Farmers are being encouraged to harness the full potential of cover crops by ensuring they are fully incorporated into soils this spring.

Adam Bartowski, eastern regional product manager at Timac Agro UK, said by doing so, soils will be more resilient to drought conditions during an anticipated dry spring.

He says cover crops come into their own in the lead up to drilling, having supported a strong soil structure over winter and protecting the valuable reserves of key nutrients.

Incorporating them into the soil’s organic matter is an essential next step to help create a crumbly, well aggregated soil structure ahead of drilling.

He said: “Improved structure allows better movement of air and water in the soil, as well as increasing its ability to retain moisture and nutrients going forward.

“By binding the soil particles together, its vulnerability to erosion and leaching from wind and rainfall is reduced, which is especially beneficial before the main crop emerges.”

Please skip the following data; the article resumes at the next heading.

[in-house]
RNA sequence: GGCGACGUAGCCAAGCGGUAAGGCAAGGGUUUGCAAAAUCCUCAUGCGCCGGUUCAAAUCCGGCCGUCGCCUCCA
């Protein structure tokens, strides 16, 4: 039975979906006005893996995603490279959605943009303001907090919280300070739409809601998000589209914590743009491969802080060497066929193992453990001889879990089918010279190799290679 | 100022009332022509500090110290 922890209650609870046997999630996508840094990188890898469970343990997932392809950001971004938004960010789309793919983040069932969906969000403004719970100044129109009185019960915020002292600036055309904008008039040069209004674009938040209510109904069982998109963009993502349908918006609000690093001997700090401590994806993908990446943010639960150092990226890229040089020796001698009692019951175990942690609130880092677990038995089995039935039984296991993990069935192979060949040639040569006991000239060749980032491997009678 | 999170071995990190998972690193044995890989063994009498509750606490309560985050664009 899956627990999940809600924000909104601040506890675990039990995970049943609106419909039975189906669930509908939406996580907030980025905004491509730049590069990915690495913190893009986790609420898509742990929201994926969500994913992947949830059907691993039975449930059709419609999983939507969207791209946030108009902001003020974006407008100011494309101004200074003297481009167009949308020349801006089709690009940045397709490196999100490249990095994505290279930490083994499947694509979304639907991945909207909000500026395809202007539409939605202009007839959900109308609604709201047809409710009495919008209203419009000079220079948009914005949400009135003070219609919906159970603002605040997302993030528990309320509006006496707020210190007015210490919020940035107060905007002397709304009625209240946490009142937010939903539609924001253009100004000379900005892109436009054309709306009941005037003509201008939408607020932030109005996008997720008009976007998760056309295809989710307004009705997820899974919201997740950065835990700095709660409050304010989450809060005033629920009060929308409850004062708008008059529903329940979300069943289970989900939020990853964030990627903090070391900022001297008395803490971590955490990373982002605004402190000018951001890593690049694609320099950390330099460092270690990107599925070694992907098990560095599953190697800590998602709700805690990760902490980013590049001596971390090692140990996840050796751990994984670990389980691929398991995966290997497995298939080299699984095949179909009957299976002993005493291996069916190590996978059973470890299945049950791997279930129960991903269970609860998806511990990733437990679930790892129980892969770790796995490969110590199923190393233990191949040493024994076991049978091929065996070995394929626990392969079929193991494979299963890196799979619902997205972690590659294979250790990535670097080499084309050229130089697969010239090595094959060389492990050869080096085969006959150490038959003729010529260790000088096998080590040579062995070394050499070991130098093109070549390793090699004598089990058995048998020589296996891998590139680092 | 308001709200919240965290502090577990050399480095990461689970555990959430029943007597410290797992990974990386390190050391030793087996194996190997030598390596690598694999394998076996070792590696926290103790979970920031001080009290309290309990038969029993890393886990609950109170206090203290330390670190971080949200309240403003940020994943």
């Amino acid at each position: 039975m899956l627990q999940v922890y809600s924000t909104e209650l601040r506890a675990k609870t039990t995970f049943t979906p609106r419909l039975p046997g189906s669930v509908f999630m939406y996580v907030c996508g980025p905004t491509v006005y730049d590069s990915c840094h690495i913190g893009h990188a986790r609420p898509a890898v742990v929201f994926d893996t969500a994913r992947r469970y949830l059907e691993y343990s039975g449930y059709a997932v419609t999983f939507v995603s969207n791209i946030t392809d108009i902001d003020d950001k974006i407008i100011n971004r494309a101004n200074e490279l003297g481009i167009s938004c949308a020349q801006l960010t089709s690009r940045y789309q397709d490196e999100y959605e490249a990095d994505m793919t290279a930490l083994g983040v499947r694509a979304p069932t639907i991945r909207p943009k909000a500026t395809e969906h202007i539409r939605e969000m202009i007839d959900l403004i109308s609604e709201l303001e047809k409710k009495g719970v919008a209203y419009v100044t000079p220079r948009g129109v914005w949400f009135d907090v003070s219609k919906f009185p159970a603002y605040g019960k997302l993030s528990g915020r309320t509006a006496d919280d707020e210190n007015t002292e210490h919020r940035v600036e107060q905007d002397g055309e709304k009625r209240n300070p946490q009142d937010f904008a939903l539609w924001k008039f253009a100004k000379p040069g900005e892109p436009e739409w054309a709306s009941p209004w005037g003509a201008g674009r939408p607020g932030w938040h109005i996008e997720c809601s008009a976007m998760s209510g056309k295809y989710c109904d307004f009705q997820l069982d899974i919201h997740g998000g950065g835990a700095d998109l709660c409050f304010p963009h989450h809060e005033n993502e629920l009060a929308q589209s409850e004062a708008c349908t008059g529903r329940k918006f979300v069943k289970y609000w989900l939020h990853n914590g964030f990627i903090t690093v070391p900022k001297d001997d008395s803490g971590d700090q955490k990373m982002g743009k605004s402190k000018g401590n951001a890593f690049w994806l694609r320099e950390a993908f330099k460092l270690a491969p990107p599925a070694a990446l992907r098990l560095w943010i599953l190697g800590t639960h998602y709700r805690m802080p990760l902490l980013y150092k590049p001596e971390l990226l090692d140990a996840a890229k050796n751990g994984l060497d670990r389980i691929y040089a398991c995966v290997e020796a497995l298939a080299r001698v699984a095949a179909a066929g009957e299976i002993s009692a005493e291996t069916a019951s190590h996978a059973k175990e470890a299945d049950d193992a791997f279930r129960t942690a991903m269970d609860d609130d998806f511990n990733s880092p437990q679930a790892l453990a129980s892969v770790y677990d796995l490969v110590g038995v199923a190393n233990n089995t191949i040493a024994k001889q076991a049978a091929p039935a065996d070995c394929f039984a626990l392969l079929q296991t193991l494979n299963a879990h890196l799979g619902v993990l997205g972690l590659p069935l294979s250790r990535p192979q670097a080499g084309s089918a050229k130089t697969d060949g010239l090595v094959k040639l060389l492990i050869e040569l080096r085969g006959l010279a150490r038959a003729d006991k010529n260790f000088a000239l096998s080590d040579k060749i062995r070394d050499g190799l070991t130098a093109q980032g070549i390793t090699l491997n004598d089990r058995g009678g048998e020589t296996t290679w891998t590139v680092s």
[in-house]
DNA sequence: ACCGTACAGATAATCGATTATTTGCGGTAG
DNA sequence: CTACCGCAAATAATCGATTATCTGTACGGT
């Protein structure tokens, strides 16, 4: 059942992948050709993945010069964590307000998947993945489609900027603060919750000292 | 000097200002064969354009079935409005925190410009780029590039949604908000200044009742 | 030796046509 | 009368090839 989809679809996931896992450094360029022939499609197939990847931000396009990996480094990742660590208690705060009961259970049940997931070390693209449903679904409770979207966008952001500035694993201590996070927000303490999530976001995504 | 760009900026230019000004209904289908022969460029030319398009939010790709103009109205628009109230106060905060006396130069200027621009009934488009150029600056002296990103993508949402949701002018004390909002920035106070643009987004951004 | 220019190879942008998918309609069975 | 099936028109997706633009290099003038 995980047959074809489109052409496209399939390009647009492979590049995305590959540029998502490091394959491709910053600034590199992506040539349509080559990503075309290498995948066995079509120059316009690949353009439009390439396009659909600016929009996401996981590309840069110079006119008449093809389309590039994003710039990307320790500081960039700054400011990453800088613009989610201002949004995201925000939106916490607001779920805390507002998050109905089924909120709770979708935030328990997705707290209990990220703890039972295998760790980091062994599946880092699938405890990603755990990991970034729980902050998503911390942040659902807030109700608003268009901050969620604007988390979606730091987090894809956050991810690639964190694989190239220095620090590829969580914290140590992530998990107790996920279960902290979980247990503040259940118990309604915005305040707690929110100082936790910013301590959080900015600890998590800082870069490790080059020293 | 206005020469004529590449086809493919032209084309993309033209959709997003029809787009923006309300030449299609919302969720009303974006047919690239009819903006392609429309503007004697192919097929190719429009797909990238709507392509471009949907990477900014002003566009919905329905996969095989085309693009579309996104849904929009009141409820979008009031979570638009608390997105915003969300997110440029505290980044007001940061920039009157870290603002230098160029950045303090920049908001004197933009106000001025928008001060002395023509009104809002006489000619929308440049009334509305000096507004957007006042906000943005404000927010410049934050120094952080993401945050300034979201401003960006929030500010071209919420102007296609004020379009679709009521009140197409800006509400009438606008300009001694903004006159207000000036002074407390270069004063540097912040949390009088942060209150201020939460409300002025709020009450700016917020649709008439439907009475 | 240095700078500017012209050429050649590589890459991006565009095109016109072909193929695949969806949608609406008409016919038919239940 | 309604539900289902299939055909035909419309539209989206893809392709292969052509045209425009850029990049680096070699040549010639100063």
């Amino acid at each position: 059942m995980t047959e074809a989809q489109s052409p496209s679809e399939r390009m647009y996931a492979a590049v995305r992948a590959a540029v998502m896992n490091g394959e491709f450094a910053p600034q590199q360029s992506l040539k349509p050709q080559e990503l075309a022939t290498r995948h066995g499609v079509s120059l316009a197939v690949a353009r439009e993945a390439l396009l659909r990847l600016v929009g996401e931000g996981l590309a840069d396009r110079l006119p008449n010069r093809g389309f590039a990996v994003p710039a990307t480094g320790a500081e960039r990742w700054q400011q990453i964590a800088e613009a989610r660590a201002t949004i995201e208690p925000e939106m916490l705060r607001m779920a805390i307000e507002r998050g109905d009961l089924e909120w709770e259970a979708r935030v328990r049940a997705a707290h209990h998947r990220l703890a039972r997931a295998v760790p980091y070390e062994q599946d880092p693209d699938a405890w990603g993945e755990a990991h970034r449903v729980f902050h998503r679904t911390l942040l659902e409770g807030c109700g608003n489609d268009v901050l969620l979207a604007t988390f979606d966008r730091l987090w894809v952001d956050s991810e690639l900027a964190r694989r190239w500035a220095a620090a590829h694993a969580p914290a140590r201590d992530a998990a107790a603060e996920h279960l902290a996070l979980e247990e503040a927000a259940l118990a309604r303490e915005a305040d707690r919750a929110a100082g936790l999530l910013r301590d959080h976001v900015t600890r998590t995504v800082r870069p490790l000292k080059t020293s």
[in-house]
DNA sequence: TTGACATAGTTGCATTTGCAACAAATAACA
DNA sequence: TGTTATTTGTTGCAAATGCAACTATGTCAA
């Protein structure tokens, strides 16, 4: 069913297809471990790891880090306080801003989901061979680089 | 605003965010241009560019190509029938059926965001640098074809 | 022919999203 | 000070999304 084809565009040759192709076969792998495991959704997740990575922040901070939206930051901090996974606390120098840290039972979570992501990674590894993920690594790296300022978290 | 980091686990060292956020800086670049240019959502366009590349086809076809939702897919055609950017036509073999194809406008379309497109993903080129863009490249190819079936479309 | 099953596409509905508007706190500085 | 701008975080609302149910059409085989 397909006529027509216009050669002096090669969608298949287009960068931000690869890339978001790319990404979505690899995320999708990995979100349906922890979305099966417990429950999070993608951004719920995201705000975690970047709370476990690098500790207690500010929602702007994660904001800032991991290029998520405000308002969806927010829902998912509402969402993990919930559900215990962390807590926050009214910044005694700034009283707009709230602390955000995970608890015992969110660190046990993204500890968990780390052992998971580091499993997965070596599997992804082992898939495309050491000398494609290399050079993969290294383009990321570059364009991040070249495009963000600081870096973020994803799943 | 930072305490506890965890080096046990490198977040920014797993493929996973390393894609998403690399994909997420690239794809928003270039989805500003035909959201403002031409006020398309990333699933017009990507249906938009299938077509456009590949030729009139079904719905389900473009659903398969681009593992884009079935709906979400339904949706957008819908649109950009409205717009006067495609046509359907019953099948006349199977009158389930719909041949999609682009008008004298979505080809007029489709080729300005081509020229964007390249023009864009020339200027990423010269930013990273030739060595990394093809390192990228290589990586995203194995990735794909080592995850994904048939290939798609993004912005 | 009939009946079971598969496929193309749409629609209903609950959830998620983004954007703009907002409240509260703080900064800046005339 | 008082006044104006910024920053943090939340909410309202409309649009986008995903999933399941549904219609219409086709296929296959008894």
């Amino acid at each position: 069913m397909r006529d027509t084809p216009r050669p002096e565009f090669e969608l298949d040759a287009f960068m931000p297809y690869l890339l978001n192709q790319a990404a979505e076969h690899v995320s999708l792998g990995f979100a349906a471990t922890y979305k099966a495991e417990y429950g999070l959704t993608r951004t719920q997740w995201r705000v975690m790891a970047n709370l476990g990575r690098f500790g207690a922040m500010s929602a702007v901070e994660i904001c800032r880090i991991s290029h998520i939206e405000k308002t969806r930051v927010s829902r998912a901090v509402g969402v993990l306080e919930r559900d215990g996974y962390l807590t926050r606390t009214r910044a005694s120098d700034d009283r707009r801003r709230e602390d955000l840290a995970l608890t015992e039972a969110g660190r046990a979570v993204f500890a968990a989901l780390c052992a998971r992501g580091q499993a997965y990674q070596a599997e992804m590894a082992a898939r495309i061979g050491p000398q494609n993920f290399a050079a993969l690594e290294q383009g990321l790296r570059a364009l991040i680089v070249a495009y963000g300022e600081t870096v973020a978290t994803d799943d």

Mr Bartowski recommends having livestock graze off cover crops as they will directly incorporate manure into the soil.

“Once livestock have eaten what they want, growers can look to add a soil conditioner to help break down the woody, stemmy vegetation that’s left behind and avoid tying up nitrogen,” he said.

He also advocates soil testing and to seek advice from an agronomic advisor who can clarify the soil analysis results.

“Look beyond your soil pH – the wet winter has likely left many soils deficient in sodium, sulphur and calcium due to leaching, which will reduce the crop responsiveness to fertilisers and affect yield.

“A soil conditioner, like Humistart+, that contains both bacterial and fungal feeds, with trace-element-rich marine calcium will speed the break down of organic matter, often removing the need for an additional nitrogen application,” Mr Bartowski says.

If farmyard manure (FYM) is spread, a soil conditioner can also help to fully incorporate it with the soil to see maximum benefits.

“Organic matter with high carbon to nitrogen ratios (C:N), such as straw and sawdust, require more available nitrogen for microbes to break them down, temporarily restricting nitrogen access for plants.

“Boosting microbial activity with a soil conditioner can remove this deficit, increasing nitrogen availability by as much as 38% for the following crop, while stimulating early rooting through phosphate release.”